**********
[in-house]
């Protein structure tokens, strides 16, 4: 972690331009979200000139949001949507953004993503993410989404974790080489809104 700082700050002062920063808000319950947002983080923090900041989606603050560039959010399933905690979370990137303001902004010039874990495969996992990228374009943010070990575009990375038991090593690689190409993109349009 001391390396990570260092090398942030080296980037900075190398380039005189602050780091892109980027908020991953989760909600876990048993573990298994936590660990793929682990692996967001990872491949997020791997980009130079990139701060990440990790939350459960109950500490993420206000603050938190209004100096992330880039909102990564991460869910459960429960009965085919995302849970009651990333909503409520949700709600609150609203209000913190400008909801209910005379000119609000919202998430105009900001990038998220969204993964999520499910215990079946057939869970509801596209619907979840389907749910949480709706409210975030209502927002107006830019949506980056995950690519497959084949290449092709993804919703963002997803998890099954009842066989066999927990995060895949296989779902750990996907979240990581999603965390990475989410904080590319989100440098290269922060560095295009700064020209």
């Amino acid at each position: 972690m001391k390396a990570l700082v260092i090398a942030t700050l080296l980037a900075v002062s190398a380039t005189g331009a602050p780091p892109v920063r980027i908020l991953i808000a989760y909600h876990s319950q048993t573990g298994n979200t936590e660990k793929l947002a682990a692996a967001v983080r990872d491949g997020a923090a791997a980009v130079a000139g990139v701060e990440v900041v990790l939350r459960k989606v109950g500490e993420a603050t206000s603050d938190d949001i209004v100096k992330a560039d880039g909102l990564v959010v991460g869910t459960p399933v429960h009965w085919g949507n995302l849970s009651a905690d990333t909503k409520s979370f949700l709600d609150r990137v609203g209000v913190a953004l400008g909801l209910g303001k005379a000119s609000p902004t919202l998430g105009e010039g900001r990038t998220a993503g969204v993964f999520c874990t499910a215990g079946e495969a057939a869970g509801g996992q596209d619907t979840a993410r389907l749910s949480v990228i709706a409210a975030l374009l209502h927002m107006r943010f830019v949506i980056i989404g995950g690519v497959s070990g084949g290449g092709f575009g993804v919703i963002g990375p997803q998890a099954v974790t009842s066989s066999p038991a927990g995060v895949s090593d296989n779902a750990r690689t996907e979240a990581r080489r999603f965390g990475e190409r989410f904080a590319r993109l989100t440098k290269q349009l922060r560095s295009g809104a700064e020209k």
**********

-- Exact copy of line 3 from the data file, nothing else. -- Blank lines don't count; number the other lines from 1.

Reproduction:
């Amino acid at each position: 972690m001391k390396a990570l700082v260092i090398a942030t700050l080296l980037a900075v002062s190398a380039t005189g331009a602050p780091p892109v920063r980027i908020l991953i808000a989760y909600h876990s319950q048993t573990g298994n979200t936590e660990k793929l947002a682990a692996a967001v983080r990872d491949g997020a923090a791997a980009v130079a000139g990139v701060e990440v900041v990790l939350r459960k989606v109950g500490e993420a603050t206000s603050d938190d949001i209004v100096k992330a560039d880039g909102l990564v959010v991460g869910t459960p399933v429960h009965w085919g949507n995302l849970s009651a905690d990333t909503k409520s979370f949700l709600d609150r990137v609203g209000v913190a953004l400008g909801l209910g303001k005379a000119s609000p902004t919202l998430g105009e010039g900001r990038t998220a993503g969204v993964f999520c874990t499910a215990g079946e495969a057939a869970g509801g996992q596209d619907t979840a993410r389907l749910s949480v990228i709706a409210a975030l374009l209502h927002m107006r943010f830019v949506i980056i989404g995950g690519v497959s070990g084949g290449g092709f575009g993804v919703i963002g990375p997803q998890a099954v974790t009842s066989s066999p038991a927990g995060v895949s090593d296989n779902a750990r690689t996907e979240a990581r080489r999603f965390g990475e190409r989410f904080a590319r993109l989100t440098k290269q349009l922060r560095s295009g809104a700064e020209k």